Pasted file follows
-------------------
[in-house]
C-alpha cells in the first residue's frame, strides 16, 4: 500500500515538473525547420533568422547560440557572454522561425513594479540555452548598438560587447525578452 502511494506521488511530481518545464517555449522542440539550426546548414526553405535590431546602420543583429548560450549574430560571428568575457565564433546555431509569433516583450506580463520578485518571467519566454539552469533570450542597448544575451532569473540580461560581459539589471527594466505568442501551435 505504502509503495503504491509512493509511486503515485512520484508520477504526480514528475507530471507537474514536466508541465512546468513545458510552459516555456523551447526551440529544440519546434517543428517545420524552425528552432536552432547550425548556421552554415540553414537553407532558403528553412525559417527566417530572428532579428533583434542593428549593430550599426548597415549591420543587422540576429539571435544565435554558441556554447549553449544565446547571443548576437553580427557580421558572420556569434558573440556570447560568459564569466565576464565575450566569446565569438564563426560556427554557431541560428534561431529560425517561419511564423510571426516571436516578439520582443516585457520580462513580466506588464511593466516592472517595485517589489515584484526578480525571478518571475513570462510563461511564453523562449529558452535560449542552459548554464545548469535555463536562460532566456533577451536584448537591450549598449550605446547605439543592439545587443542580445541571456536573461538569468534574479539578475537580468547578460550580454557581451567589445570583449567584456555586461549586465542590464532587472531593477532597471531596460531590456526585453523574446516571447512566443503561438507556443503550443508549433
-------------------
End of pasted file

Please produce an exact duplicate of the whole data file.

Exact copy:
[in-house]
C-alpha cells in the first residue's frame, strides 16, 4: 500500500515538473525547420533568422547560440557572454522561425513594479540555452548598438560587447525578452 502511494506521488511530481518545464517555449522542440539550426546548414526553405535590431546602420543583429548560450549574430560571428568575457565564433546555431509569433516583450506580463520578485518571467519566454539552469533570450542597448544575451532569473540580461560581459539589471527594466505568442501551435 505504502509503495503504491509512493509511486503515485512520484508520477504526480514528475507530471507537474514536466508541465512546468513545458510552459516555456523551447526551440529544440519546434517543428517545420524552425528552432536552432547550425548556421552554415540553414537553407532558403528553412525559417527566417530572428532579428533583434542593428549593430550599426548597415549591420543587422540576429539571435544565435554558441556554447549553449544565446547571443548576437553580427557580421558572420556569434558573440556570447560568459564569466565576464565575450566569446565569438564563426560556427554557431541560428534561431529560425517561419511564423510571426516571436516578439520582443516585457520580462513580466506588464511593466516592472517595485517589489515584484526578480525571478518571475513570462510563461511564453523562449529558452535560449542552459548554464545548469535555463536562460532566456533577451536584448537591450549598449550605446547605439543592439545587443542580445541571456536573461538569468534574479539578475537580468547578460550580454557581451567589445570583449567584456555586461549586465542590464532587472531593477532597471531596460531590456526585453523574446516571447512566443503561438507556443503550443508549433